On Sep 28, 7:50 am, Cagdas Ozgenc <cagdas.ozg...@gmail.com> wrote: > On Sep 26, 3:25 am, Rich Ulrich <rich.ulr...@comcast.net> wrote: > > > > > On Fri, 24 Sep 2010 03:20:50 -0700 (PDT), Cagdas Ozgenc > > > <cagdas.ozg...@gmail.com> wrote: > > >In statistics text books it is proposed that sampling from a finite > > >population with replacement is equivalent to sampling from an infinite > > >population. I find this somewhat misleading. > > > >Suppose that we have a population of size N generated by random > > >variable Normal(MeanM, StdDevM). Then take samples of size n < N from > > >this population and calculate average (let's call it MeanS). > > > >MeanS = (1/n)*sum of samples > > > >There is no way you can estimate MeanM in an unbiased fashion. > > > Where do you see "bias"? I think you need to check on that word. > > > > You can > > >only estimate population mean (let's call it MeanP) which is not > > >equal to MeanM, the mean of random variable that generated the > > >population. > > > This population mean is the best "unbiased estimate" of the > > generating mean that you can have here. > > > Where do you get the notion that an unbiased estimatore > > has zero error? It is supposed to be zero "on the average". > > > It is convenient for us that in many cases, the easiest unbiased > > estimate of something in particular is smaller than any of > > the biased estimates, as well as being generally convenient. > > > On the other hand, you can divide either by N, (N-1) or > > (N+1) to get three different estimates of the variance > > the normal, each of which has its uses. (N-1) gives > > unbiased. I think it is (N+1) that gives minimum variance > > for the estimate. > > > >Is my thinking flawed? Or do we always infer about an hypothetical > > >infinite population? > > > If we are doing experimental science that is intended as > > inferential, there is a future that we point to. For those > > cases, there is an infinite population. That's the only case > > that most of us ever need to worry about. > > > When we are predicting the final election returns from > > the 10 p.m. returns that include 50% of the precincts, > > and using previously known patterns, the N is not infinite. > > > -- > > Rich Ulrich > > Here is what I am trying to say. Take any statistics book you will > find a statment that starts something like the following: > > "You have a population of size N with elements normally distributed > with Mu and Sigma. If we sample from this population with > replacement..." Then they continue calculating population mean and > variance, and then claim that Expected Value of Sample mean is equal > to Mu. > > The point I read that it gives me the creeps. First of all normal > distribution is a model. Yes sample mean will give an unbiased > estimate of the population mean (which is a population parameter not a > model parameter). But on average it will not be Mu. Sampling with > replacement from a finite population will not give an unbiased > estimation of the model paramaters. Either I am not reading my books > carefully or this issue is somehow swept under the rug. > > In the infinite population case my understanding is that population > parameter and model paratemer will converge. But when we talk about > inference do we ever care about the model parameter?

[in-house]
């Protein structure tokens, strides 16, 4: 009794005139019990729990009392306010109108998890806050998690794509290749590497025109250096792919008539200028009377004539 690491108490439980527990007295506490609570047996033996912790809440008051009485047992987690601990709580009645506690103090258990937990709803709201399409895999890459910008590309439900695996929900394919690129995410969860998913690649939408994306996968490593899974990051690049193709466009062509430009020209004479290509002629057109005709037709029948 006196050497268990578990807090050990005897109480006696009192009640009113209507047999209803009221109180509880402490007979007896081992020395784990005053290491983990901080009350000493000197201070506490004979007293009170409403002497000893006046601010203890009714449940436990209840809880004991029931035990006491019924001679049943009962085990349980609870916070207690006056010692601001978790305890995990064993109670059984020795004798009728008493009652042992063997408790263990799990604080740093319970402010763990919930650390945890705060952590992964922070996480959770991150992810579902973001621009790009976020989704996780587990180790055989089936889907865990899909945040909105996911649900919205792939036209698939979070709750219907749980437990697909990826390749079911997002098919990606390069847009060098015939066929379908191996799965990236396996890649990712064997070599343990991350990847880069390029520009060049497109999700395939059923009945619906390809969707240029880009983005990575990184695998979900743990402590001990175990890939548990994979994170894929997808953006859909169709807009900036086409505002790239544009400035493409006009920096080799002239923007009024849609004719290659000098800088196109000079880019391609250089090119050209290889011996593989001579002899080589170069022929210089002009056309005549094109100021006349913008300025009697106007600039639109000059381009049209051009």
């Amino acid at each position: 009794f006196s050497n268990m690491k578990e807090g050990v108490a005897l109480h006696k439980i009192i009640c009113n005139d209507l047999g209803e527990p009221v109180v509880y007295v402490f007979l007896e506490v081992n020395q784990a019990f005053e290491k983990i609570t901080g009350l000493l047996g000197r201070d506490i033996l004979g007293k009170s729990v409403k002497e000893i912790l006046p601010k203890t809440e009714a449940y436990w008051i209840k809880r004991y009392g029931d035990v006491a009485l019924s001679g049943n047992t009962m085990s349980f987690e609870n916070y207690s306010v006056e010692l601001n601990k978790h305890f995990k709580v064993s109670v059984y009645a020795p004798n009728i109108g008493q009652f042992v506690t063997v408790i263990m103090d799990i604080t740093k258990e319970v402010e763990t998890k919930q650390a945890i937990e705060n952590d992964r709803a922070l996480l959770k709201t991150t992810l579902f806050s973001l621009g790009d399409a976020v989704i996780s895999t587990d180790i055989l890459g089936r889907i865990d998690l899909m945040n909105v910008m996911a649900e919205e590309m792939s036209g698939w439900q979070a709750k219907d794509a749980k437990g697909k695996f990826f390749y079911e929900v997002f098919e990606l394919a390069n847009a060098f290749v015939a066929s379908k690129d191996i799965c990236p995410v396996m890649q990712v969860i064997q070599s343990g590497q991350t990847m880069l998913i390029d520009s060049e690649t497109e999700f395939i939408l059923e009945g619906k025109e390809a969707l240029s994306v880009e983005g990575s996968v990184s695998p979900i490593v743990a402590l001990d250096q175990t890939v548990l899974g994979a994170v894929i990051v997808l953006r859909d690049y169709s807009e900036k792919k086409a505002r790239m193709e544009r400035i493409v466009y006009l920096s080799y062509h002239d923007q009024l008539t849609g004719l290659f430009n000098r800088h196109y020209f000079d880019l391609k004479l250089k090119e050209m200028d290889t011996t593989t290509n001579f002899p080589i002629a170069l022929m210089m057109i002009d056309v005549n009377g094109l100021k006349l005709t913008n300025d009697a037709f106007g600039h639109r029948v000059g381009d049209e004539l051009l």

I don't understand your objection. Have you ever tried it with a population small enough so that you can enumerate all possible samples of a given size? E.g., try the following:
1. Let the population consist of 5 scores: 2, 3, 4, 5, 6
2. Compute the population mean and SD (with N, not n-1 in the denominator).
3. Draw all possible samples of n=2 (with replacement) from the population--there are 25 of them. For each one, compute the sample mean.
4. Compute the mean and SD of the 25 sample means. For the SD, use N=25 in the denominator, because you have the entire population of sample means.
Notice that the mean of the sample means = the population mean; and the SD of the sample means = the population SD over the square root of the sample size.